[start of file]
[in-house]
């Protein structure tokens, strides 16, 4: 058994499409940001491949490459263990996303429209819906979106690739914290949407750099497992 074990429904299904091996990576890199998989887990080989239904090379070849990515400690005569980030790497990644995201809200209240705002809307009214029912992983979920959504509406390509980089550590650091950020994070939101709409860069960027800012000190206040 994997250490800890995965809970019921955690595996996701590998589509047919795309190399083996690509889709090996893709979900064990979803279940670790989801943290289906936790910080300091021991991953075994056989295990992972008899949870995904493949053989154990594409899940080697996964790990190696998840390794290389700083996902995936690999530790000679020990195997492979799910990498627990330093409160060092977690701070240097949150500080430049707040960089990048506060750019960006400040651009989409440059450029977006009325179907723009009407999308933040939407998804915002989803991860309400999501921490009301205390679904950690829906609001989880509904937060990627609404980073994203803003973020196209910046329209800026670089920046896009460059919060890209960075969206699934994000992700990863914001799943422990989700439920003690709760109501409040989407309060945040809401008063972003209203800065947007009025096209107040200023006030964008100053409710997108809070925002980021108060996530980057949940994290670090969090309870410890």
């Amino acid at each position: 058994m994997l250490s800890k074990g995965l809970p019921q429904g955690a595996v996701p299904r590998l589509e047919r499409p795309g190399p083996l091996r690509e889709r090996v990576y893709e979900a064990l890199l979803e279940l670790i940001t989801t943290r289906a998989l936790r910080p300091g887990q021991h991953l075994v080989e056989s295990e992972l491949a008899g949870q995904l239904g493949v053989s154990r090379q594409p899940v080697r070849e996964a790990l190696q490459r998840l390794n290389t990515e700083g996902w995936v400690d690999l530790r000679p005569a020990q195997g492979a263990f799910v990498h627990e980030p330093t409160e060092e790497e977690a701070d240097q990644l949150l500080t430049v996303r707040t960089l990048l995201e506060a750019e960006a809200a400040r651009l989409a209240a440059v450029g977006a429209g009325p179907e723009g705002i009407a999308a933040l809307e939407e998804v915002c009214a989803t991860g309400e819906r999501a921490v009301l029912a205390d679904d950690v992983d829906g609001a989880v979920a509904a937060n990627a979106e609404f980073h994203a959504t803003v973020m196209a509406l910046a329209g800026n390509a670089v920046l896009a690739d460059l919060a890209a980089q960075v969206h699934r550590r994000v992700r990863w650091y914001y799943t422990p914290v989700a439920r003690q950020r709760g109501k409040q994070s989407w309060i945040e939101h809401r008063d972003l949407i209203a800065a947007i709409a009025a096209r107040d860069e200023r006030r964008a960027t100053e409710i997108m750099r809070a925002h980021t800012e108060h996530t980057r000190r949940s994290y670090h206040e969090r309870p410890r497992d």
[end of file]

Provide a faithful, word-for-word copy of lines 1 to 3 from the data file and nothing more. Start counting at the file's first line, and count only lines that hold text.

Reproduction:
[in-house]
């Protein structure tokens, strides 16, 4: 058994499409940001491949490459263990996303429209819906979106690739914290949407750099497992 074990429904299904091996990576890199998989887990080989239904090379070849990515400690005569980030790497990644995201809200209240705002809307009214029912992983979920959504509406390509980089550590650091950020994070939101709409860069960027800012000190206040 994997250490800890995965809970019921955690595996996701590998589509047919795309190399083996690509889709090996893709979900064990979803279940670790989801943290289906936790910080300091021991991953075994056989295990992972008899949870995904493949053989154990594409899940080697996964790990190696998840390794290389700083996902995936690999530790000679020990195997492979799910990498627990330093409160060092977690701070240097949150500080430049707040960089990048506060750019960006400040651009989409440059450029977006009325179907723009009407999308933040939407998804915002989803991860309400999501921490009301205390679904950690829906609001989880509904937060990627609404980073994203803003973020196209910046329209800026670089920046896009460059919060890209960075969206699934994000992700990863914001799943422990989700439920003690709760109501409040989407309060945040809401008063972003209203800065947007009025096209107040200023006030964008100053409710997108809070925002980021108060996530980057949940994290670090969090309870410890």
């Amino acid at each position: 058994m994997l250490s800890k074990g995965l809970p019921q429904g955690a595996v996701p299904r590998l589509e047919r499409p795309g190399p083996l091996r690509e889709r090996v990576y893709e979900a064990l890199l979803e279940l670790i940001t989801t943290r289906a998989l936790r910080p300091g887990q021991h991953l075994v080989e056989s295990e992972l491949a008899g949870q995904l239904g493949v053989s154990r090379q594409p899940v080697r070849e996964a790990l190696q490459r998840l390794n290389t990515e700083g996902w995936v400690d690999l530790r000679p005569a020990q195997g492979a263990f799910v990498h627990e980030p330093t409160e060092e790497e977690a701070d240097q990644l949150l500080t430049v996303r707040t960089l990048l995201e506060a750019e960006a809200a400040r651009l989409a209240a440059v450029g977006a429209g009325p179907e723009g705002i009407a999308a933040l809307e939407e998804v915002c009214a989803t991860g309400e819906r999501a921490v009301l029912a205390d679904d950690v992983d829906g609001a989880v979920a509904a937060n990627a979106e609404f980073h994203a959504t803003v973020m196209a509406l910046a329209g800026n390509a670089v920046l896009a690739d460059l919060a890209a980089q960075v969206h699934r550590r994000v992700r990863w650091y914001y799943t422990p914290v989700a439920r003690q950020r709760g109501k409040q994070s989407w309060i945040e939101h809401r008063d972003l949407i209203a800065a947007i709409a009025a096209r107040d860069e200023r006030r964008a960027t100053e409710i997108m750099r809070a925002h980021t800012e108060h996530t980057r000190r949940s994290y670090h206040e969090r309870p410890r497992d």